Genetic research: University of IIlinois researchers looked at genetic information from 22,000 genes and identified a group of genes relevant to brain tumours but found gene expression patterns that had different and sometimes opposite relationships with survival. Some genes were also specific to a given phase of cancer. The full article is available on open access here.

Cell migration: Researchers at the University of Colorado have shown that turning off signalling via the Mer pathway made affected brain cancer cells more sensitive to chemotherapy.

Oligodendrogliomas: Because of its significance to existing patient care an abstract intended for the ASCO meeting in June about the co-deletion of chromosomes 1p and 19q in pure or mixed Anaplastic Oligodendrogliomas has been released now. Based on a study of the RTOG 9402 trial data it shows that of the 126 participants with the co-deletion the median survival time for 59 patients randomized to the PCV chemotherapy and RT arm was much longer than the 67 participants randomized to the RT arm alone (14.7 years vs. 7.3 years).

Pediatric low grade glioma: On 16 February Professor Eric Bouffet (Toronto) delivered a live presentation on low grade glioma in childhood as part of the ESO online educational resources. The presentation includes 53 illustrative slides and the session lasts for 45 minutes. Registration as a user is required. Once registered, go to the list of recorded sessions.

Pediatric genome studies: An international research team has deciphered the genetic material of 48 pediatric glioblastomas and discovered genetic alterations that affect histones. They now intend to apply epigenetic therapy (being tested in other cancers) to GBMs with histone defects. Meanwhile, other international researchers have also published the first whole genome sequence of pediatric medulloblastoma and researchers at Ohio State University have shown in animal models that a strain of the measles virus (MV-GFP) prolongs survival in a model of disseminated medulloblastoma.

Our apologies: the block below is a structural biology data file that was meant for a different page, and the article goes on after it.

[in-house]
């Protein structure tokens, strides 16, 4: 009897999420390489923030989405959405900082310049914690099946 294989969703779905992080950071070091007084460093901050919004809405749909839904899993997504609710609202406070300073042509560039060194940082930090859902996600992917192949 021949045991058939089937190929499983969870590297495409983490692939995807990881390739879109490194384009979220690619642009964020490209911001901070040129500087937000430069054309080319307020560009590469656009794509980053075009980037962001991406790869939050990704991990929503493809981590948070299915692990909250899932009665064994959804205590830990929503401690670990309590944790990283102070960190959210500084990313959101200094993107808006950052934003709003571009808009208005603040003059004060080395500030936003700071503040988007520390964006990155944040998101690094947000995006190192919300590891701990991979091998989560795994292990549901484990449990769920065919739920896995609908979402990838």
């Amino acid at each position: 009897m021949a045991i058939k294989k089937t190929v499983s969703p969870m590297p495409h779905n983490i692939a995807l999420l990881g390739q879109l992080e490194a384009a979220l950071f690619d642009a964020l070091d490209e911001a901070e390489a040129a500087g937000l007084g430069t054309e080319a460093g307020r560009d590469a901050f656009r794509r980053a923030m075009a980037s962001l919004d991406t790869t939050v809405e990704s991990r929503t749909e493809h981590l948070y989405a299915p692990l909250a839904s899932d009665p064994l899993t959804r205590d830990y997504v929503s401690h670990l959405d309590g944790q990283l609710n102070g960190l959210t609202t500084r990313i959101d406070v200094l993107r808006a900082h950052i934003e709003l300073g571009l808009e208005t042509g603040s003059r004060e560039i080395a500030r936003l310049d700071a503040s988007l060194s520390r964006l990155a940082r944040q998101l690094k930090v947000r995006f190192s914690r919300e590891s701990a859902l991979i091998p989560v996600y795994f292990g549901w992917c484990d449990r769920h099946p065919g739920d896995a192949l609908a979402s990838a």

DIPGs: It is proposed to establish an International DIPG Registry "... to provide a comprehensive database of clinical, radiologic and pathologic data linked to a bioinformatics repository of molecular data of patients." More information is available here. A DIPG European meeting will be held in Barcelona, Spain during 23-24 February.

UK child embarrassed and penalised: There has been outrage at an incident in the UK where a five-year old girl with a brain tumour was forced to clean up her own urine from the floor at school and then stand facing the wall for ten minutes. Her condition often results in her wetting herself. There is still much to be done in the areas of education, advocacy, and awareness-raising about brain tumours and the effects they can cause.

Baby with a high grade glioma: There have been 150,000 page views of the Facebook page of two-month old Matthew Donald Erickson from the USA who had surgery four days after birth when doctors discovered a high grade glioma while removing fluid from his brain. The family also has a website where they sell T-shirts and wristbands. A timely reminder that brain tumours can affect anyone of any age.